Further, Plaintiff's motion must be denied for failure to comply with Local Civil Rule 56.1(a). Plaintiff's motion is procedurally deficient under Local Civil Rule 56.1(a), which requires that on “motions for summary judgment, the movant shall furnish a statement which sets forth material facts as to which there does not exist a genuine issue, in separately numbered paragraphs citing to the affidavits and other documents submitted in support of the motion.” Plaintiff has not provided a statement of material facts accompanying his motion. Local Civil Rule 56.1(a) plainly states that a “motion for summary judgment unaccompanied by a statement of material facts not in dispute shall be dismissed.” This Court has underscored that failure to file an undisputed statement of material facts accompanying a motion for summary judgment “is not to be taken lightly.” City of Atl. City v. Zemurray St. Cap., LLC, No. 14-5169, 2017 WL 1540386, at *2 (D.N.J. Apr. 25, 2017). Courts routinely dismiss summary judgment motions under L. Civ. R. 56.1(a) for failure to provide a statement of material facts not in dispute. See, e.g., Creer v. Camden Cnty., No. 18-1230, 2019 WL 4267935, at *3 (D.N.J. Sept. 10, 2019) (denying motion for summary judgment for failure to submit a statement of material facts in support of the motion); Serfess v. Equifax Credit Info. Servs., LLC, No. 13-0406, 2015 WL 5123735, at *2 (D.N.J. Sept. 1, 2015) (same); Agbottah v. Orange Lake Country Club, No. 121019, 2012 WL 12894827, at *1 (D.N.J. Mar. 27, 2012) (same). While the Court acknowledges that Plaintiff appears to include a “statement of undisputed facts” in his TAC, the Court emphasizes the importance of furnishing this statement with the moving papers. By including it in the TAC, filed more than five years prior to the instant summary judgment motion, Defendant “did not have the opportunity to respond by way of a Responsive Statement of Material Facts” in compliance with L. Civ. R. 56.1(a).
Accordingly, because Plaintiff has failed to offer evidence in support of his ERISA claim sufficient to remove any genuine issue of material fact, and because Plaintiff's motion is procedurally deficient under L. Civ. R. 56.1(a), Plaintiff's motion for summary judgment is denied.
Plaintiff's claim for $100 million in damages (ECF No. 72 at 13) also fails as a matter of law under ERISA. The statutory provision authorizing a beneficiary to sue to enforce a plan - § 502(a)(1)(B) - does not provide for the recovery of extracontractual damages like those requested by Plaintiff. Massachusetts Mutual Life Insurance Co. v. Russell, 473 U.S. 134, 148 (1985); see also Cent. States v. Bollinger, Inc., 573 F. App'x. 197, 200 (3d Cir. 2014); Benvenuto v. Conn. Gen'l Life Ins. Co., 678 F.Supp. 469, 472 (D.N.J. 1988) (granting defendant's motion to dismiss plaintiff's claim for extra-contractual and punitive damages).
B. Plaintiff Has Not Exhausted His Plan's Administrative Remedies Under ERISA and Does Not Qualify for the Futility Exception
Turning to Defendant's summary judgment motion, the Pension Fund asserts that there exists no genuine issue of material fact regarding Plaintiff's failure to exhaust his administrative remedies under the Plan as required by ERISA. It is well-established that an ERISA plan participant must exhaust the administrative remedies under the plan before he may initiate a lawsuit to recover benefits or otherwise enforce his rights under the terms of the plan pursuant to the cause of action created by ERISA § 502(a)(1)(B). Harrow v. Prudential Ins. Co. of Am., 279 F.3d 244, (3d Cir. 2002); see, e.g., Berger v. Edgewater Steel Co., 911 F.2d 911, 916 (3d Cir. 1990) (noting that the “exhaustion requirement is strictly enforced.”). In other words, at the summary judgment stage, Plaintiff may not bring a civil ERISA action in this Court without first exhausting the applicable administrative procedures under the Plan. The United States Court of Appeals for the Third Circuit has described the exhaustion requirement as serving many sound policies, among others, reducing frivolous lawsuits, promoting the consistent treatment of claims for benefits, and enhancing fiduciary management of plans by preventing premature judicial intervention in the plan fiduciaries' decision-making process. Metropolitan Life Ins. Co. v. Price, 501 F.3d 271, 279 (3d Cir. 2007) (citing Harrow, 279 F.3d at 249).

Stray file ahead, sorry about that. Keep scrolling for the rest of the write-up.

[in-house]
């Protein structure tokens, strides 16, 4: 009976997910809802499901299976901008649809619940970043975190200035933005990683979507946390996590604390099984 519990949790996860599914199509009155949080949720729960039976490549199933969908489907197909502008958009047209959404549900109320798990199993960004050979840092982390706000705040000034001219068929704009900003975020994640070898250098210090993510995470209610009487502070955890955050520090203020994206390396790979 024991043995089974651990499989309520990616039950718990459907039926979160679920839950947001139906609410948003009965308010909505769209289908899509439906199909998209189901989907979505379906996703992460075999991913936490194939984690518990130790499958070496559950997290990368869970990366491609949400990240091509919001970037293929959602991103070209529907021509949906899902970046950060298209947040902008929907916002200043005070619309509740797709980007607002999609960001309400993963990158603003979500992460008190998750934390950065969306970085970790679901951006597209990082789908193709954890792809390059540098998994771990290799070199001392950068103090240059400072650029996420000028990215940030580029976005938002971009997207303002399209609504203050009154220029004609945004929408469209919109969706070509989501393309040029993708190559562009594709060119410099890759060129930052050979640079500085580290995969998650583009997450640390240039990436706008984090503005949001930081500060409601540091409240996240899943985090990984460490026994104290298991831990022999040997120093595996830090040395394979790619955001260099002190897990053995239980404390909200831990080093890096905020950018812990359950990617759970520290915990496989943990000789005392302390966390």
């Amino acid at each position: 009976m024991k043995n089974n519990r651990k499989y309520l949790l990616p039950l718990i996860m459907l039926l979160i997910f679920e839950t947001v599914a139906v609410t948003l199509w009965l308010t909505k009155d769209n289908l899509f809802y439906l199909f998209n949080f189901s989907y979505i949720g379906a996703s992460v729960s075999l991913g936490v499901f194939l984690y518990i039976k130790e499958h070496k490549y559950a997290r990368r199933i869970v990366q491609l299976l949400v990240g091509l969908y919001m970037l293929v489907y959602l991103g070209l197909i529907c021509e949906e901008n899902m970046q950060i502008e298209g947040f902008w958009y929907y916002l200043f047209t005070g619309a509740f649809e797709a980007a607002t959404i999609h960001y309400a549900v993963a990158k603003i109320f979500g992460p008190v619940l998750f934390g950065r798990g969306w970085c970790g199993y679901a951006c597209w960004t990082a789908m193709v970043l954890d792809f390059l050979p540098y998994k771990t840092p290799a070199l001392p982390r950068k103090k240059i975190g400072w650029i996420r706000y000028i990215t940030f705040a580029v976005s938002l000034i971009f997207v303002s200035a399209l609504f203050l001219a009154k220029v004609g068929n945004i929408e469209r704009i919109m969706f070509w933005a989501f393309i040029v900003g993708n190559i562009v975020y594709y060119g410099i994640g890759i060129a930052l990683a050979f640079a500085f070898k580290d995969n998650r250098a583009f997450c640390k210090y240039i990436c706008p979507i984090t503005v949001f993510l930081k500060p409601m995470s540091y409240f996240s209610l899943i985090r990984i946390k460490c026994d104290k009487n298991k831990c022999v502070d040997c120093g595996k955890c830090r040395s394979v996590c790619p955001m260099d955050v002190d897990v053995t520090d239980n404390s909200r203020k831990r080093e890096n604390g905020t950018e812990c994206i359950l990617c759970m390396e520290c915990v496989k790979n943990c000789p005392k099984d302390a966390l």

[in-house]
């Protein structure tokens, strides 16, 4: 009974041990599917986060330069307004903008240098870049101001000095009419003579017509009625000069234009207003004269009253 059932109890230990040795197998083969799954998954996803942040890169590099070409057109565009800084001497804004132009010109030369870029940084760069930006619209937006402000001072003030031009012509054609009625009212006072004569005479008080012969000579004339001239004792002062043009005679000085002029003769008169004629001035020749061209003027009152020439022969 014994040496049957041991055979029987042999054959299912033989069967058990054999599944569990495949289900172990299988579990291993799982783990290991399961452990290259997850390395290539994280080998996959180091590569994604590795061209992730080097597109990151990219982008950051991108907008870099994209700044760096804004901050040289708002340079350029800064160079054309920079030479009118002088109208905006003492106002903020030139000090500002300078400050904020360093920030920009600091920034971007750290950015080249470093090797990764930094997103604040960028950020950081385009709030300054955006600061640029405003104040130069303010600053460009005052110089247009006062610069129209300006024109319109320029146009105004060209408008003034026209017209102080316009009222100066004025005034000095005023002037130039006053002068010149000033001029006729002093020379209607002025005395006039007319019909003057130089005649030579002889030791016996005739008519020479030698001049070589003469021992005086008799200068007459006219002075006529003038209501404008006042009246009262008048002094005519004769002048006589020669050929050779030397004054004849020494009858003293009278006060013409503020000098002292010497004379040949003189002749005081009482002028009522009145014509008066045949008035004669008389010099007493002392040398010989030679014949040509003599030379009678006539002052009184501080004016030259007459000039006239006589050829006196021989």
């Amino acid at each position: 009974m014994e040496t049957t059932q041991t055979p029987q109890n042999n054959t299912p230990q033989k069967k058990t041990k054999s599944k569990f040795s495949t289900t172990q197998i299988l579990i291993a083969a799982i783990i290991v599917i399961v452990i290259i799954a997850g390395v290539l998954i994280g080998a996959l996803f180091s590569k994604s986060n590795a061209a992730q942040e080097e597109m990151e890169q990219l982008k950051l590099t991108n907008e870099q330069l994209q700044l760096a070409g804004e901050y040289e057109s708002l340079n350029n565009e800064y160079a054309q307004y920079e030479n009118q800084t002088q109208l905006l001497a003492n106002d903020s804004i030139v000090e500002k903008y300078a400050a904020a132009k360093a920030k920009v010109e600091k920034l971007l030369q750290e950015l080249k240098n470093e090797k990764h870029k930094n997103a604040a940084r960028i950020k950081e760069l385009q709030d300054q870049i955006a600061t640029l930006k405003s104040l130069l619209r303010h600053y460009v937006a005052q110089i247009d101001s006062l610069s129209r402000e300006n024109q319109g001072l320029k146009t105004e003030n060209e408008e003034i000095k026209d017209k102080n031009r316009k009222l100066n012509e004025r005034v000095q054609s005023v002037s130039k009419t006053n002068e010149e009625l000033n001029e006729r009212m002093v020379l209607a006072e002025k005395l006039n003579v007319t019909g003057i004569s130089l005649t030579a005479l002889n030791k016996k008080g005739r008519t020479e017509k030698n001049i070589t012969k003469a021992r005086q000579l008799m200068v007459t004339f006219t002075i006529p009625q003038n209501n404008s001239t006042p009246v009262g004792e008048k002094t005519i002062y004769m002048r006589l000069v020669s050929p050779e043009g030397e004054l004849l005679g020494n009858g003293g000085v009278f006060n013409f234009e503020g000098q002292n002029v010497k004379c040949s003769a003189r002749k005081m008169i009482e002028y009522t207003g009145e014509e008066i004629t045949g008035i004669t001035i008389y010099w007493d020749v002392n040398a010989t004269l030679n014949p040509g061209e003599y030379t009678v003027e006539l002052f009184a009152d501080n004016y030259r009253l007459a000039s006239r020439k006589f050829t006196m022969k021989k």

Here, there is no disagreement that the Plan provides an appeals process under which an individual may dispute the Pension Fund's decision on his or her pension application and the amount of benefits awarded. See ECF No. 180-4 (Plan at § 8.7). Specifically, the Plan outlines the steps required to contest an adverse benefit determination:
If an adverse benefit determination is made by the Claims Administrator, the claimant (or authorized representative) may request an appeal of such determination by the Trustees (or designated committee). All appeals must be sent in writing to the Claims Administrator. Appeals of an adverse benefit determination on a claim other than for a Disability Pension must be sent within sixty (60) days after receipt of a notification of an appeal.... In connection with the appeal, the claimant (or authorized representative) may submit written comments, documents, records and other information relating to the claim for benefits. In addition, the claimant will be provided, upon written request and free of charge, with reasonable access to, and copies of, all documents, records and other information relevant to the claimant's claim for benefits.Id. at § 8.7(d). Plaintiff received his notification of benefit award and right to appeal via letter from Defendant dated May 4, 2022. DSMF ¶ 39 (“If you disagree with the amount or the type of benefit awarded to you, you have the right to file a written appeal to the Appeals Committee of the Board of Trustees within 60 days . . . from the date you receive this letter”). It is indisputable that Plaintiff did not engage in this appeals process as required under the Plan prior to filing this action in federal court. As stated above, Defendant notified Plaintiff of its benefit determination -- $1,289.35 in monthly benefits - on May 4, 2022. DSMF ¶ 39. The same communication advised Plaintiff that he could submit a written appeal in accordance with the Plan within 60 days of May 4, 2022 if he disagreed with the benefit award. Id. Plaintiff has begun receiving monthly payments and has yet to appeal these benefits as required under the Plan. Id. at ¶¶ 39- 40. Plaintiff does not dispute this fact or submit evidence to controvert Defendant's demonstration that no appeal was filed. Thus, the Court finds that Defendant has sufficiently established that there exists no genuine issue of fact as to Plaintiff's failure to exhaust the administrative remedies made available under the Plan.